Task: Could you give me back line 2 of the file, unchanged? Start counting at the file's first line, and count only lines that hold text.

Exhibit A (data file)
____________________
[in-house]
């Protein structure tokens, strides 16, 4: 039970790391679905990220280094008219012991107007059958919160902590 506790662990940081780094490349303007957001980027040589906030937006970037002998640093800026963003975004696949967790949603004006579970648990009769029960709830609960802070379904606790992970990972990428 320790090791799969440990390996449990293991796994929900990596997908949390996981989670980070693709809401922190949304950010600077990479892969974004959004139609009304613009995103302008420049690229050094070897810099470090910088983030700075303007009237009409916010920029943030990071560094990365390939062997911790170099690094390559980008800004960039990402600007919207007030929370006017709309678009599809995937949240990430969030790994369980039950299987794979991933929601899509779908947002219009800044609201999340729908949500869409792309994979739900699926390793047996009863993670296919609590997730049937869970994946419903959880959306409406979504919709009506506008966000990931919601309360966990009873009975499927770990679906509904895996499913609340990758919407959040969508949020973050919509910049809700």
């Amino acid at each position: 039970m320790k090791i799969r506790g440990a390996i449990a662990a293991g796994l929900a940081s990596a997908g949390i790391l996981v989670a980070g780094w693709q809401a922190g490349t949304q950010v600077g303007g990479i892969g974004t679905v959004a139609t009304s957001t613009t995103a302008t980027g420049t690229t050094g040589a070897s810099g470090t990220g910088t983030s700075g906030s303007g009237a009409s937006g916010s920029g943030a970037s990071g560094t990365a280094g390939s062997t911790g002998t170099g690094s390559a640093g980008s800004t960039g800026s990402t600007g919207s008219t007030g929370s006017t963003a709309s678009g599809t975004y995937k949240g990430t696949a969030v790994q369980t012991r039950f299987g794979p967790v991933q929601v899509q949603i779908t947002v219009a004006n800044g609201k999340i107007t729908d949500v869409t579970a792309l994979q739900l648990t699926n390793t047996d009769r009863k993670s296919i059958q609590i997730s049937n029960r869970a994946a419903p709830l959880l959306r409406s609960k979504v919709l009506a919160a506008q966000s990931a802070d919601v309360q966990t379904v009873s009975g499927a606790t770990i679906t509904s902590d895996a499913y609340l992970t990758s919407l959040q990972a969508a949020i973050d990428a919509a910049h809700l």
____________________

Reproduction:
């Protein structure tokens, strides 16, 4: 039970790391679905990220280094008219012991107007059958919160902590 506790662990940081780094490349303007957001980027040589906030937006970037002998640093800026963003975004696949967790949603004006579970648990009769029960709830609960802070379904606790992970990972990428 320790090791799969440990390996449990293991796994929900990596997908949390996981989670980070693709809401922190949304950010600077990479892969974004959004139609009304613009995103302008420049690229050094070897810099470090910088983030700075303007009237009409916010920029943030990071560094990365390939062997911790170099690094390559980008800004960039990402600007919207007030929370006017709309678009599809995937949240990430969030790994369980039950299987794979991933929601899509779908947002219009800044609201999340729908949500869409792309994979739900699926390793047996009863993670296919609590997730049937869970994946419903959880959306409406979504919709009506506008966000990931919601309360966990009873009975499927770990679906509904895996499913609340990758919407959040969508949020973050919509910049809700």